Defining the optimal criterion for separating gases using polymeric membranes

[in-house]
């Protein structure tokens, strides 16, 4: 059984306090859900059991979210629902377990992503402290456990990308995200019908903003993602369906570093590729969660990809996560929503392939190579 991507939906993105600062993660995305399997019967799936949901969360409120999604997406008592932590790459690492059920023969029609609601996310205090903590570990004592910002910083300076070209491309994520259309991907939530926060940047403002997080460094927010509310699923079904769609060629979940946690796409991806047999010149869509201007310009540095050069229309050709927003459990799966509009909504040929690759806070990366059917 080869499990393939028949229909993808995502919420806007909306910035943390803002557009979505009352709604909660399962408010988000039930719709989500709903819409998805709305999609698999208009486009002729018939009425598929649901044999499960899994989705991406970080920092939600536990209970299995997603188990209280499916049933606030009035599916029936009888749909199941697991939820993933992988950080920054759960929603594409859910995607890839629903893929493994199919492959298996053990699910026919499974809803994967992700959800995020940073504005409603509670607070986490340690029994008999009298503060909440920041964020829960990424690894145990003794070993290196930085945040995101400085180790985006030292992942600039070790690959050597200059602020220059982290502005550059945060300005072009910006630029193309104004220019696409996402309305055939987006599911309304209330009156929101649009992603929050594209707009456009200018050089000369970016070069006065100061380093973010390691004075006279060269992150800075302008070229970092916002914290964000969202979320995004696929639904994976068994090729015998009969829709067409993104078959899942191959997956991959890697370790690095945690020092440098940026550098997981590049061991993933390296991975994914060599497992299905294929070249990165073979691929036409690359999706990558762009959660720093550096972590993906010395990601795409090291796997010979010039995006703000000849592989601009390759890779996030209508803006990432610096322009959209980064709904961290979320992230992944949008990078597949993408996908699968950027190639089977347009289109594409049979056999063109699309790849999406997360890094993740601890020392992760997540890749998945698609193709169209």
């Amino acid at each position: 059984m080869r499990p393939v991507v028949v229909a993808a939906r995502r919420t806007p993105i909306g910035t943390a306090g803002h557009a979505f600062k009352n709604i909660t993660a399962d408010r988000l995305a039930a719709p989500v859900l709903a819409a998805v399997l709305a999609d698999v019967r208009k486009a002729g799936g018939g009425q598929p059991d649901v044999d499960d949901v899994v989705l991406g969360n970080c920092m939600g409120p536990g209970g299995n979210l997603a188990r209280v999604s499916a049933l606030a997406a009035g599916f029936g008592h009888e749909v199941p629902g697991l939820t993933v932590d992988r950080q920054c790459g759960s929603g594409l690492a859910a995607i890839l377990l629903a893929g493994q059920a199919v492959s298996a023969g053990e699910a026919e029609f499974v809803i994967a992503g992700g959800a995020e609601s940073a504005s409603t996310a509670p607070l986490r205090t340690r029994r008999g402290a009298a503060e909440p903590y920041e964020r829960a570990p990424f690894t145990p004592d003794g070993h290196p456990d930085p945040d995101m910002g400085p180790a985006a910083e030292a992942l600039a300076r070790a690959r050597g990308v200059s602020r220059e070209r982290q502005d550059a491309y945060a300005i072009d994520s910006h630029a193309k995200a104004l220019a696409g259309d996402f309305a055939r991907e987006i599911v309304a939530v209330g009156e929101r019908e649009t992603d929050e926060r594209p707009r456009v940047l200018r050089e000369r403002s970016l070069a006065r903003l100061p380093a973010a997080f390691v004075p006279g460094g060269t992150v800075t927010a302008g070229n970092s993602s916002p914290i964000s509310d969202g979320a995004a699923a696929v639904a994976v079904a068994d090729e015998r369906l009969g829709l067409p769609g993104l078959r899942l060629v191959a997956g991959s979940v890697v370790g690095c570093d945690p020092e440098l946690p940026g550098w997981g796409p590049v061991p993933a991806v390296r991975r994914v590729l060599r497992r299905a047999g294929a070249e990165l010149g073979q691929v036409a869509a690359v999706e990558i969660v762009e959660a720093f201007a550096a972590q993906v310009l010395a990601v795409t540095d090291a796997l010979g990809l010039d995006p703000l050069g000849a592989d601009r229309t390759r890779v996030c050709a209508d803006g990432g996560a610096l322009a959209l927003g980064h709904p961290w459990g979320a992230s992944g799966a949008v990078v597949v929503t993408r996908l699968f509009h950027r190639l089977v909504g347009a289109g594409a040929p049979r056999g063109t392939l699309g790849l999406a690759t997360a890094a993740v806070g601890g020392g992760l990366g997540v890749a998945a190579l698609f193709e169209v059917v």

Polymeric membranes are efficient in separating gas mixtures, typically by exploiting the sieving mechanism. What controls the sieve size of a given polymer matrix is unclear, although one line of thought implies that the local cage size, defined by the dynamic motions of the glassy polymer matrix, is the relevant metric. Here, we use coarse-grained molecular dynamics simulations and show that the sieve size is defined by a static cavity size controlled by polymer chain stiffness (a packing-driven metric) combined with the local cage-like motions of the polymer host. The best separation performance for a pair of gases is when this combined metric is roughly half way between the diameters of the gases in question, with the static and dynamic quantities contributing roughly equally. For the various models simulated we find the existence of an upper bound correlation which passes through this optimal point and has a slope expected from the Freeman model, namely , where the d's correspond to the kinetic diameters of the gases in question. Our results thus demonstrate that the relevant free volume size that affects gas transport in these condensed phases is defined by both static and dynamic measures.